Throughout our discussions with industry professionals a pervasive concept often emerges: a confusion between financial and performance accounting. In particular, when managers are asked whether they ensure the accuracy of their performance system’s outputs by annually reconciling their system, they often respond “no” citing that their administrator calculates net asset value (NAV). Notably, this answer does not line up with the question. In essence, though financial accounting outputs represent data inputs for performance measurement, accounting figures are not sought by investors: NAVs are never placed in company presentations because little insight can be drawn from them. The key takeaway from this article is that the accuracy of performance system outputs cannot be assumed and must be reconciled ideally over 1-year intervals. Furthermore, financial accounting means little to investors and managers need to look inward and ask whether they are doing all they can to ensure that their message is getting across accurately.
Exclusive Reliance on Administrators Exposes Managers to Reputation Risk
Relying exclusively on administrators for performance outputs represents the industry’s lowest common denominator. Administrators can produce errors as no entity is perfect. Often misunderstood by industry participants is that the onus is on the manager to ensure that all data and information is accurately captured and maintained in order to support all reported items included in compliant performance presentations. Not performing an annual systems reconciliation is akin to saying that a vehicle is running well so therefore there is no need to look under the hood. As well, human beings need annual medical checkups. Assuming all is fine because the individual appears healthy falls short. To truly assess a person’s health blood work is needed among other things.
Financial Accounting Feeds Into Performance Systems
Typically, accounting systems have automated feeds that come from trading systems (for transactions) and external data services (for market prices). Once fed with this information, accounting systems become the primary source of data inputs for performance measurement systems. A key difference between financial and performance accounting is that the latter makes no distinction between realized and unrealized capital gains and losses, which in turn influences the treatment of book value and before-tax performance measurement. With respect to performance best practices, on or after January 1, 2005 GIPS requires that trade-date accounting be utilized as opposed to settlement-date accounting. This is notable as discrepancies can occur for instance near the end of a performance period when comparing a portfolio that uses settlement-date accounting, and a benchmark that uses trade-date accounting. To be clear, GIPS requires the use of trade-date accounting for both the portfolio and the benchmark to avoid discrepancies emmanating from lag effects.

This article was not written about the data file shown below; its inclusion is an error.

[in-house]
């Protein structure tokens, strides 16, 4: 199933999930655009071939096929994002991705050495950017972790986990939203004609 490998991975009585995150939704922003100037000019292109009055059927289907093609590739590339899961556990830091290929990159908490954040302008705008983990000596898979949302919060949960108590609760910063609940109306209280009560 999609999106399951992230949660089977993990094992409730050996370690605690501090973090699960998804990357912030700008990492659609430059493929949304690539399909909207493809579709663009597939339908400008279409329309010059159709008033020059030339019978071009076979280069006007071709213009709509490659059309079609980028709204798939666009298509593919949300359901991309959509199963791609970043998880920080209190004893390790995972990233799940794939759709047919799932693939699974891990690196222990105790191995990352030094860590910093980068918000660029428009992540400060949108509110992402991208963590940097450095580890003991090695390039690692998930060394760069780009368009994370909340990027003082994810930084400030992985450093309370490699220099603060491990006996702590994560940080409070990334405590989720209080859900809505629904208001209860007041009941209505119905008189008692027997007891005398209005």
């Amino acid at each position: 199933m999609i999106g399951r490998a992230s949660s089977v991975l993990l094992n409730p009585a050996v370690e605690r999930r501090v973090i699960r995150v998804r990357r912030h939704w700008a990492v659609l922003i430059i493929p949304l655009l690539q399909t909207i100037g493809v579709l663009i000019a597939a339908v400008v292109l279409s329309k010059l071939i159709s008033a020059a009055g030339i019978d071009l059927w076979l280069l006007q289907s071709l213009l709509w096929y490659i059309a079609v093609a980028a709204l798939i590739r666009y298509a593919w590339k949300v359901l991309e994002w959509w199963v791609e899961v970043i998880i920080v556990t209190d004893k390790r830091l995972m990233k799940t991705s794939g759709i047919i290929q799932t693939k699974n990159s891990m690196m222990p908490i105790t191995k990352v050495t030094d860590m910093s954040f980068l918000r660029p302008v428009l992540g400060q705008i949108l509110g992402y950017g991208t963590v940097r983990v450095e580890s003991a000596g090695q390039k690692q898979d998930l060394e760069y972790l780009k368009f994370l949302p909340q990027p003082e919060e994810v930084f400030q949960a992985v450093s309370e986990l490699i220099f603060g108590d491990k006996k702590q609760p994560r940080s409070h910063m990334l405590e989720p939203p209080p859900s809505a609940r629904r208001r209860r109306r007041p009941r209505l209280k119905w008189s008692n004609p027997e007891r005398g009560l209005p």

Financial accounting may treat management fees differently from the way that they are treated in investment performance accounting. Performance systems accrue management fees such that net of fee returns are equated to the gross of fee returns less management fees and carries interest (i.e. manager portion of portfolio profit).
According to GIPS, on or after January 1, 2011 a portfolio must be valued under the guise of Fair Market Value. Liquid Level 1 Assets are quite straight forward. Level 2 and 3 Assets are less so. Fair Market Value is determined as what can be exchanged for in arm’s length transactions between willing and knowledgeable parties. Level 2 Assets can be based on firm best estimates. Level 3 Assets can be based on valuations from a qualified third party. Note that it would be a red flag for such an entity to be changed too often.
According to GIPS as of January 1, 2010 all assets must be valued each calendar month-end or on the last business day of each month. Valuation is required to occur on the dates of large external cash flows because they can have a significant distortion on dollar-weighted rate-of-return (ROR) calculations. Valuation should not be performed more frequently then defined so as to prohibit the temptation to cherry pick.
We are calling on managers to understand that NAVs produced by reputable entities such as financial accounting auditing firms says nothing about they quality of their performance outputs. Investors are conditioned to peer at investment performance reporting in core marketing decks as part of their initial manager review. As such, every effort should be made to ensure its accuracy.
CIPM Expert Book 2, ‘Overview of the Global Investment Performance Standards’, by Philip Lawton, PhD, CFA, CIPM, © 2016 CFA Institute. All rights reserved.
CIPM Expert Book 2, ‘GIPS Standards’, © 2016 CFA Institute. All rights reserved.